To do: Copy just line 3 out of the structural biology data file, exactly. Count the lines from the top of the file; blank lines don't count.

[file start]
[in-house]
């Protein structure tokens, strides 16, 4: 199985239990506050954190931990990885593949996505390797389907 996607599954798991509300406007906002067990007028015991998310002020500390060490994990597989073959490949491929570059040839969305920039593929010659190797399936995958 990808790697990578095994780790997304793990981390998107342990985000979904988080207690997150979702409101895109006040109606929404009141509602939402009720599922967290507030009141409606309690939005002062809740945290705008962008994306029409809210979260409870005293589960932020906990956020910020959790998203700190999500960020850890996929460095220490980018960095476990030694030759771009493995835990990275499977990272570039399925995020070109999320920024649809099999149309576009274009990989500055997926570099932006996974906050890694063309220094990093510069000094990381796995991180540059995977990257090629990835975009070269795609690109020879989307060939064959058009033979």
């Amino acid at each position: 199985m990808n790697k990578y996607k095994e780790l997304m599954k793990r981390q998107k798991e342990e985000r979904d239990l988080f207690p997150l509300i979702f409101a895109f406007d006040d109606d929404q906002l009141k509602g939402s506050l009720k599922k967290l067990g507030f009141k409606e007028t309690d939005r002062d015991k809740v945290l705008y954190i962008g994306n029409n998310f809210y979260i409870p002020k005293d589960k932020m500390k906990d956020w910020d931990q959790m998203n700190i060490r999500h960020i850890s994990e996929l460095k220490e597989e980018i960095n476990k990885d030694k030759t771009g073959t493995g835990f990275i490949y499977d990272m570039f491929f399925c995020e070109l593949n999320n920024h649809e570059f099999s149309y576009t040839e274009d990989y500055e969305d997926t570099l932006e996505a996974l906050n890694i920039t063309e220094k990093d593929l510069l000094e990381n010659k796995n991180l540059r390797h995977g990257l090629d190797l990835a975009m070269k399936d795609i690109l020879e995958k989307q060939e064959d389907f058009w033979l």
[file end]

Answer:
């Amino acid at each position: 199985m990808n790697k990578y996607k095994e780790l997304m599954k793990r981390q998107k798991e342990e985000r979904d239990l988080f207690p997150l509300i979702f409101a895109f406007d006040d109606d929404q906002l009141k509602g939402s506050l009720k599922k967290l067990g507030f009141k409606e007028t309690d939005r002062d015991k809740v945290l705008y954190i962008g994306n029409n998310f809210y979260i409870p002020k005293d589960k932020m500390k906990d956020w910020d931990q959790m998203n700190i060490r999500h960020i850890s994990e996929l460095k220490e597989e980018i960095n476990k990885d030694k030759t771009g073959t493995g835990f990275i490949y499977d990272m570039f491929f399925c995020e070109l593949n999320n920024h649809e570059f099999s149309y576009t040839e274009d990989y500055e969305d997926t570099l932006e996505a996974l906050n890694i920039t063309e220094k990093d593929l510069l000094e990381n010659k796995n991180l540059r390797h995977g990257l090629d190797l990835a975009m070269k399936d795609i690109l020879e995958k989307q060939e064959d389907f058009w033979l």